@dana: Yes, you are right, it needs another parentheses. Good catch. –  Guffa Mar 16 '12 at 1:24

If you don't need that specific format, try using Base64, like this:

var bytes = new byte[] { 0x12, 0x34, 0x56 };
var base64 = Convert.ToBase64String(bytes);
bytes = Convert.FromBase64String(base64);

Base64 will also be substantially shorter.

If you need to use that format, this obviously won't help.

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Great answer for what I needed –  RaoulRubin Apr 10 '12 at 15:12

I believe the following will solve this robustly.

public static byte[] HexStringToBytes(string s)
{
    const string HEX_CHARS = "0123456789ABCDEF";

    if (s.Length == 0)
        return new byte[0];

    if ((s.Length + 1) % 3 != 0)
        throw new FormatException();

    byte[] bytes = new byte[(s.Length + 1) / 3];

    int state = 0; // 0 = expect first digit, 1 = expect second digit, 2 = expect hyphen
    int currentByte = 0;
    int x;
    int value = 0;

    foreach (char c in s)
    {
        switch (state)
        {
            case 0:
                x = HEX_CHARS.IndexOf(Char.ToUpperInvariant(c));
                if (x == -1)
                    throw new FormatException();
                value = x << 4;
                state = 1;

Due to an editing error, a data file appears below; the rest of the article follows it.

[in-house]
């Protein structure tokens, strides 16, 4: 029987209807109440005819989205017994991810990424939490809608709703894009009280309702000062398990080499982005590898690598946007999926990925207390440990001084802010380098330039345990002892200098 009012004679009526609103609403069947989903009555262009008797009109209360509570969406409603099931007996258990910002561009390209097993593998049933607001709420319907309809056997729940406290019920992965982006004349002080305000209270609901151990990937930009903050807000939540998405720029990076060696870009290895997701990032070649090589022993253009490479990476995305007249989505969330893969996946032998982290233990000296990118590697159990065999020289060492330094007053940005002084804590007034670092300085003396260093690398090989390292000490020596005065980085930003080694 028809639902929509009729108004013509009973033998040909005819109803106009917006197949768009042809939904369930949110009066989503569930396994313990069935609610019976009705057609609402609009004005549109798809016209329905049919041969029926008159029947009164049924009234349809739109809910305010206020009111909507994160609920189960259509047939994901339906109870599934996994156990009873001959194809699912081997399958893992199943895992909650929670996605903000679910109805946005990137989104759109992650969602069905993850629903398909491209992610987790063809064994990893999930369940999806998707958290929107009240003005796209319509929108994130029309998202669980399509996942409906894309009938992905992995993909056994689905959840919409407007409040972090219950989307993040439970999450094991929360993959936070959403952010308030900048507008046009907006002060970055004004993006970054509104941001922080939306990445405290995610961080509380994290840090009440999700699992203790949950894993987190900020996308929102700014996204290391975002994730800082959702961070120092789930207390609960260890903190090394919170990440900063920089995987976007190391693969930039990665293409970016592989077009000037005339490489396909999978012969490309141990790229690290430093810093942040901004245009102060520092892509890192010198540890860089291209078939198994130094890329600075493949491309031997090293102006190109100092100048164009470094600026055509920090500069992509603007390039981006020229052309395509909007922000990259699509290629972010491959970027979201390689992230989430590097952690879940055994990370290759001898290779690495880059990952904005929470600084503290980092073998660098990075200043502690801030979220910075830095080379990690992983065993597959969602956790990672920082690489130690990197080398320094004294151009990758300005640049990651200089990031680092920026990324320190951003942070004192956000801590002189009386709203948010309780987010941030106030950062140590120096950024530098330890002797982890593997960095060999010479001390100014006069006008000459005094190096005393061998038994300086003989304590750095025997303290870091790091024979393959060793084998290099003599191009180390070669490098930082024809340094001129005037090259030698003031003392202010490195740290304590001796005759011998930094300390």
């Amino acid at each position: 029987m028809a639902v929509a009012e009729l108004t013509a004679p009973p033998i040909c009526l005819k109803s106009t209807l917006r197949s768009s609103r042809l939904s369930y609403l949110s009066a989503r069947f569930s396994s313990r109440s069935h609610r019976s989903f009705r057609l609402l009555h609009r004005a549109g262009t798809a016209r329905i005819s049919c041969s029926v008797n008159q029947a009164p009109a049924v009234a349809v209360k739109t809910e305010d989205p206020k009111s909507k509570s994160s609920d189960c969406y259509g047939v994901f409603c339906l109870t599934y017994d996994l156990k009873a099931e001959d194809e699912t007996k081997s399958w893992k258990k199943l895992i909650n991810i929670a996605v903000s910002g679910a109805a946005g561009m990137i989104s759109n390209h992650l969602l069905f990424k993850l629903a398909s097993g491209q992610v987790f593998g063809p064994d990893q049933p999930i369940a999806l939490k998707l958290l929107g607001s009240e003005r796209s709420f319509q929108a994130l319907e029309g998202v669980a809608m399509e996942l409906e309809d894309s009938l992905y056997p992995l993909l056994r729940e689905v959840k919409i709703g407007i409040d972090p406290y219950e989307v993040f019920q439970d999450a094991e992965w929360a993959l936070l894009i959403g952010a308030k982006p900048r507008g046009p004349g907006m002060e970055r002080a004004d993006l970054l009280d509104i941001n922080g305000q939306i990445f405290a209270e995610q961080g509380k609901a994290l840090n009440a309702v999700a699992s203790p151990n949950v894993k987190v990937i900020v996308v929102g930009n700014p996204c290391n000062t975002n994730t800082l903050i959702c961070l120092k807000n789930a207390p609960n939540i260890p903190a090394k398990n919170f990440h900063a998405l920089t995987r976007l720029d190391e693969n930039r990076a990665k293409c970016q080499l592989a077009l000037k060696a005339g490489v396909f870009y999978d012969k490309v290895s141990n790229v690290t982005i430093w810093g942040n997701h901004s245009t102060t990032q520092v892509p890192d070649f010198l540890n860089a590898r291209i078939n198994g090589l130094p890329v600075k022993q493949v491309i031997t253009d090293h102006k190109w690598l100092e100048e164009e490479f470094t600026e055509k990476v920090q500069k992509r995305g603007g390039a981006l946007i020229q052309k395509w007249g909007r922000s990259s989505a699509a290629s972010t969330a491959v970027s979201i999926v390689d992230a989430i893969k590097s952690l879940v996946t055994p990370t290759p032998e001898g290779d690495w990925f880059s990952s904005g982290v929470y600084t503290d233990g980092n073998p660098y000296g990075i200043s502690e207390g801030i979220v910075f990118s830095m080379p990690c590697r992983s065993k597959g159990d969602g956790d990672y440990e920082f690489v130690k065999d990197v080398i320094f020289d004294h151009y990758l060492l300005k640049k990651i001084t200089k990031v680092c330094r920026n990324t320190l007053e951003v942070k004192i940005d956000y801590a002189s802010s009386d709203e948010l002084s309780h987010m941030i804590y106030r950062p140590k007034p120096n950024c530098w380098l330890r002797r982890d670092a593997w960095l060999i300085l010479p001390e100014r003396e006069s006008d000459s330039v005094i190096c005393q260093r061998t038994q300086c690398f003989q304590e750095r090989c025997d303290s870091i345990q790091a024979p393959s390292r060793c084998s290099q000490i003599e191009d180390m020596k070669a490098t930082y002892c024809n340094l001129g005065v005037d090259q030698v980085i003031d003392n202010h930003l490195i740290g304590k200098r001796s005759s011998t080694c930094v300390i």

break;
            case 1:
                x = HEX_CHARS.IndexOf(Char.ToUpperInvariant(c));
                if (x == -1)
                    throw new FormatException();
                bytes[currentByte++] = (byte)(value + x);
                state = 2;
                break;
            case 2:
                if (c != '-')
                    throw new FormatException();
                state = 0;
                break;
        }
    }

    return bytes;
}
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You're right, although since I am pretty sure the data will be in the right format (in either case an exception is thrown), I will probably go for the Split version or the Linq version - particularly as it saves about 40 lines of code. –  Darren Oster Aug 4 '09 at 23:30
byte[] data = Array.ConvertAll<string, byte>(str.Split('-'), s => Convert.ToByte(s, 16));
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1  
Care to explain exactly what this code does? One-liners are nice, but there are usually many things happening in order to achieve the result required. –  Sameer Singh Aug 6 '13 at 14:47
    
This is just a short version of CoderTao's answer. It replaces the byte array constructor and the "for" loop with "Array.ConvertAll" method. It uses a lambda expression to convert each HEX string to a byte. I was thinking it is self-explaining. –  vido Aug 6 '13 at 16:19

it seems like a nasty workaround to break the string into an array of strings and then convert each of them.

I don't think there's another way... the format produced by BitConverter.ToString is quite specific, so if there is no existing method to parse it back to a byte[], I guess you have to do it yourself

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the ToString method is not really intended as a conversion, rather to provide a human-readable format for debugging, easy printout, etc.
I'd rethink about the byte[] - String - byte[] requirement and probably prefer SLaks' Base64 solution